Edward Jones has 16,000 financial advisors nationwide, more than any other firm. Meet the company’s No. 1 FA, who, with more than $1 billion in AUM, manages more client assets than any other rep it employs. A Gen X Texas native who began as a trainee 18 years ago, Edward Jones’ top advisor happens, by the way, to be a woman.
Jennifer Marcontell, 47, unassuming, warm, yet cool-headed, has made financial planning the prime focus of her practice since joining the firm in 2000. Having started from scratch, she now serves about 400 mostly high-net-worth families locally and across the country.
All Jones advisors are solo practitioners, the vast majority of whom are assisted by a single support person. But Marcontell’s practice, in Houston’s Baytown and centered on retirement income and distribution, is so large she has six branch office administrators to help.
The Houston native, reared north of Dallas in Mount Pleasant, has built her book almost exclusively upon referrals. A number of clients are chemical engineers — some of them business owners — who work in Houston’s big petrochemical industry.
ThinkAdvisor recently held a phone interview with Marcontell, who finds diversion at her and husband Wade’s ranch in Montana, where hiking mountains and fly fishing top the top advisor’s leisure-time pursuits.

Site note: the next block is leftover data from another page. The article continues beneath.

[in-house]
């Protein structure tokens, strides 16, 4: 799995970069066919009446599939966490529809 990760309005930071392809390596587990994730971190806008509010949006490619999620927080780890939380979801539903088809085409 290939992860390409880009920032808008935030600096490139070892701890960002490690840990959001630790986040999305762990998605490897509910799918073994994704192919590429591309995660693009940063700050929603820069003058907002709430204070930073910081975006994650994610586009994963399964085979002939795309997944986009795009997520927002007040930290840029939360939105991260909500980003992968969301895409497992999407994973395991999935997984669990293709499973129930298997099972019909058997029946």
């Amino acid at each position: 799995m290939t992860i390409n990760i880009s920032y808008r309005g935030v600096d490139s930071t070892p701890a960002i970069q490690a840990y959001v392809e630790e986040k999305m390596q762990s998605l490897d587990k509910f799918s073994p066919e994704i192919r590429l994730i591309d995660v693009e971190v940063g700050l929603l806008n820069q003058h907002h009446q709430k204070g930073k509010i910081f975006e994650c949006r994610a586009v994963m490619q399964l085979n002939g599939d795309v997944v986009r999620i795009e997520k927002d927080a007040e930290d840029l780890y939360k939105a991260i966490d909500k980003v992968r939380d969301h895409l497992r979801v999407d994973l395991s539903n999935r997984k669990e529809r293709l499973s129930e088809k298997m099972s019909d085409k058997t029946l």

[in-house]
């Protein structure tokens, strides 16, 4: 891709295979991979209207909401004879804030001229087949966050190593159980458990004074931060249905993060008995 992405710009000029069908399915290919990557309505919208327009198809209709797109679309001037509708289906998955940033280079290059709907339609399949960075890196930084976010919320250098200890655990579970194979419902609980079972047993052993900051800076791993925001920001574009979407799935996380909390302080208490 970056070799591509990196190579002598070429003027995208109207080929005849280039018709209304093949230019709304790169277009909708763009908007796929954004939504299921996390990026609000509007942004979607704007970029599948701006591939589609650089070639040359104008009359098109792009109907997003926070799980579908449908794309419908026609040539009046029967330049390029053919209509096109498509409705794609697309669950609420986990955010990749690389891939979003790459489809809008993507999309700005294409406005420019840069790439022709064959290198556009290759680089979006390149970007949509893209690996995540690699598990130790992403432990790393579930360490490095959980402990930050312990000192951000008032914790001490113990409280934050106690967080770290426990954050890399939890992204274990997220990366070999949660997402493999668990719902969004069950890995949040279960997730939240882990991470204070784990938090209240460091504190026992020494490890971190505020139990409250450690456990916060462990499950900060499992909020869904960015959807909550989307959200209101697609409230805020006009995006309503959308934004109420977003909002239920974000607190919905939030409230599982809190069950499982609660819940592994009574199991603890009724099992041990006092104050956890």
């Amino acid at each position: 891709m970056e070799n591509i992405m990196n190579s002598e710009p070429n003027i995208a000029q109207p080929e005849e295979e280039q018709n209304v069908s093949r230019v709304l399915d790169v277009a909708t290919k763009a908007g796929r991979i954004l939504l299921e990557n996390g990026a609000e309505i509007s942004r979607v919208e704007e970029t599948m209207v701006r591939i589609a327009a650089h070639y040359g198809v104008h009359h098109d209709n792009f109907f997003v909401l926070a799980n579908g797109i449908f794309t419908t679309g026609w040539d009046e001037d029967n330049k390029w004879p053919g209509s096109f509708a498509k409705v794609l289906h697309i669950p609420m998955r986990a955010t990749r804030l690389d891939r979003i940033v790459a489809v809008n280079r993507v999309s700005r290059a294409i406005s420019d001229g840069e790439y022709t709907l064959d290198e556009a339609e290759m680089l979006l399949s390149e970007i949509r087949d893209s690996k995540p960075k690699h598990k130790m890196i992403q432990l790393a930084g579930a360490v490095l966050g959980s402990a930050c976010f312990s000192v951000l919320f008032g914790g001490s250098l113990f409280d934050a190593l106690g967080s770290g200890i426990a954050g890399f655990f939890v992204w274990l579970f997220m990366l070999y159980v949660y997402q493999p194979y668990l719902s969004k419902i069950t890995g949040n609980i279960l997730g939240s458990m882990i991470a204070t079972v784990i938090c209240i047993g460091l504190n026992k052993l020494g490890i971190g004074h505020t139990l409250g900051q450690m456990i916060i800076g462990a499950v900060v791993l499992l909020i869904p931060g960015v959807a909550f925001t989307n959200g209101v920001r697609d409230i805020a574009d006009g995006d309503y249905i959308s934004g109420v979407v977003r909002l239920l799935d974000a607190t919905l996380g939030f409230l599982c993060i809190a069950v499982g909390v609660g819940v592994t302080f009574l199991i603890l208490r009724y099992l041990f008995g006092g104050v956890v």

THINKADVISOR: Tell me about fly fishing for trout in the rivers of Montana.
JENNIFER MARCONTELL: It’s a sort of art because you need to have a technique with the fly rod. One time, when I was just about to walk out of the water, my husband, jokingly, said, “I don’t know if David Letterman is going to let you walk there. This is his land.”
What did you do?
I walked out of the river. [Letterman] lives in the next valley over from us. Most people that have a place [in the area] really enjoy the outdoors, and it’s something they want to share even though the property belongs to the owners, while the waterways are public domain.
What’s the secret to your success as an advisor?
The way I’ve approached investing is that everything we do has a logical reason. That has resonated with my clients. During those discussions, you uncover a lot more assets, too. When I started 18 years ago, advisors weren’t doing a lot of financial planning or talking about goals and purposes for clients’ assets — where they wanted to be in the future. They were talking more about individual investments and trading.
What have been your approach’s main benefits to clients?
By helping a lot of people plan, they have a lot more assets today than they would have without my helping to make sure they made the right decisions — including career decisions.
Why did you decide to be a financial advisor?
I discovered there was a real need for people to understand the power of investing their money. I felt I could do something that would have an impact on both the people I knew and that I would meet.
What prompted you to become aware of that need?